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Lesson Plan

Word Choice in Writing by ECSDM


English Language Arts (2005), English Language Arts (NYS P-12 Common Core)

Grade Levels

Intermediate, 5th Grade, 6th Grade


The purpose of this lesson is to help students choose better words when they are writing dialogue. I introduce this lesson in writing remediation lab after the Language Arts teacher has presented this skill to the entire class.
Students have a tendency to overuse the word "said" when writing a conversation. This activity helps them find more descriptive and interesting words to use instead of repeating "said."


Jane Carlson, Enlarged City School District of Middletown


Students will be able to:

  • use synonyms for "said" when writing conversation.
  • write dialogue.
  • use a thesaurus.
  • create a writing piece using the writing process.
  • edit and revise work.
  • Duration

    This activity will take two 43-minute class periods.

    Materials/Web Resources

    SMART Board
    Chart paper
    Materials for writing (paper/journals, pencils, etc.)

  • Synonyms List
  • Procedure

    • After working on writing conversations and dialogue in class, I present this lesson. I offer the students a choice of topics (usually a few such as: a Mets and a Yankees fan talking, a Jets and a Giants fan talking, a cat and a dog talking, a pen and a pencil talking, etc.) The class decides which topic they wish to develop.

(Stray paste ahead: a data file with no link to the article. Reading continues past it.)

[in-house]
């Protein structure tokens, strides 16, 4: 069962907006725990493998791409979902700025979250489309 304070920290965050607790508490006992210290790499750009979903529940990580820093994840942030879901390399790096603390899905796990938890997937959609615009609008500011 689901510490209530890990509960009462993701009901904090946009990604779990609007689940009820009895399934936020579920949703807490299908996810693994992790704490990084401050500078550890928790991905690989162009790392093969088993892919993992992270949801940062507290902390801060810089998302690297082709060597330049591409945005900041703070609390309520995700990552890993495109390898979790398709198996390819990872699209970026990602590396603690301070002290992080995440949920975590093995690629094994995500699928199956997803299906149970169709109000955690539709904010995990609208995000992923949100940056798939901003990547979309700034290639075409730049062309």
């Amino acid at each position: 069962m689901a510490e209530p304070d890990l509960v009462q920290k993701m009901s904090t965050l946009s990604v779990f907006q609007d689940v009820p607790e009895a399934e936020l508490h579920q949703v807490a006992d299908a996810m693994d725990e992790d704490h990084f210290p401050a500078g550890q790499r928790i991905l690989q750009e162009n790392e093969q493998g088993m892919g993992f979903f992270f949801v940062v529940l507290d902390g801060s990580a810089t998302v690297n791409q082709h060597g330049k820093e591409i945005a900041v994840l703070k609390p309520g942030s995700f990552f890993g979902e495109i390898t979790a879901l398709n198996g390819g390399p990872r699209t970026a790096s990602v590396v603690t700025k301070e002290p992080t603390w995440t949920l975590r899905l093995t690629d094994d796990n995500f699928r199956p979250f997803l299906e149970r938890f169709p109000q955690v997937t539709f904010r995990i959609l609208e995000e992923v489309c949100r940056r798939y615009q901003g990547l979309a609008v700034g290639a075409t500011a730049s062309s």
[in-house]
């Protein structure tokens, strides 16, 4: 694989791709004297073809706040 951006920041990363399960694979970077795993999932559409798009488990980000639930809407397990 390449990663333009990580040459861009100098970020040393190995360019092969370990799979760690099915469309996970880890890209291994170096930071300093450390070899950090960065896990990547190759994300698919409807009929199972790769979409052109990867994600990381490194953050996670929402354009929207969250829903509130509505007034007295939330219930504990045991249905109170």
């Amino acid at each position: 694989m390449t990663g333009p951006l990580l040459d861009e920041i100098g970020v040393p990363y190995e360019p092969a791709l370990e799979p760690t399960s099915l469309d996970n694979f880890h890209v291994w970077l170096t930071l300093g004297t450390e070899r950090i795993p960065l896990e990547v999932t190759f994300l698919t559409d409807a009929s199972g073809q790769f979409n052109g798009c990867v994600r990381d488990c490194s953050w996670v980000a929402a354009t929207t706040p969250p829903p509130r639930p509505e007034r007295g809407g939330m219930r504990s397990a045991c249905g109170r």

• I give the students about five to ten minutes to write on their own. I then stop the students and have them read their conversations out loud.
    • As they read what they have written, I type their conversations onto the SMART Board. Students take turns making sure that the sentences are punctuated correctly.
    • Then, I ask the students to count the number of times that the word "said" was used. We discuss if using "said" so many times makes for interesting writing. I ask students for suggestions about how to avoid using "said" so many times. The students agree that they need to use other words to keep the reader's attention.
    • At this point, I ask students to start making a list of synonyms for the word "said." They work in pairs. Each pair has to come up with 25 to 50 different synonyms for "said."
    • At this point, I hand each pair a thesaurus and quickly review with students how to use it.
    • Students make their master list. On chart paper, I write down all the synonyms that they have come up with.
    • Now we go back to the SMART Board and the conversations that were written. Students take turns going to the SMART Board and take turns replacing "said" with various synonyms. As a class, we discuss the impact the different words will have on the conversation. For example, using the word "exclaimed" connotes something different than the word "whispered."
    • When the students are satisfied with their editing, they compare the original conversation with the new edited version.


    Completed Synonym List
    Completed conversations
    Class participation

    SMART Board

    This instructional content was intended for use with a SMART Board. To download free SMART Notebook software from the SMART Technologies website, please click here.

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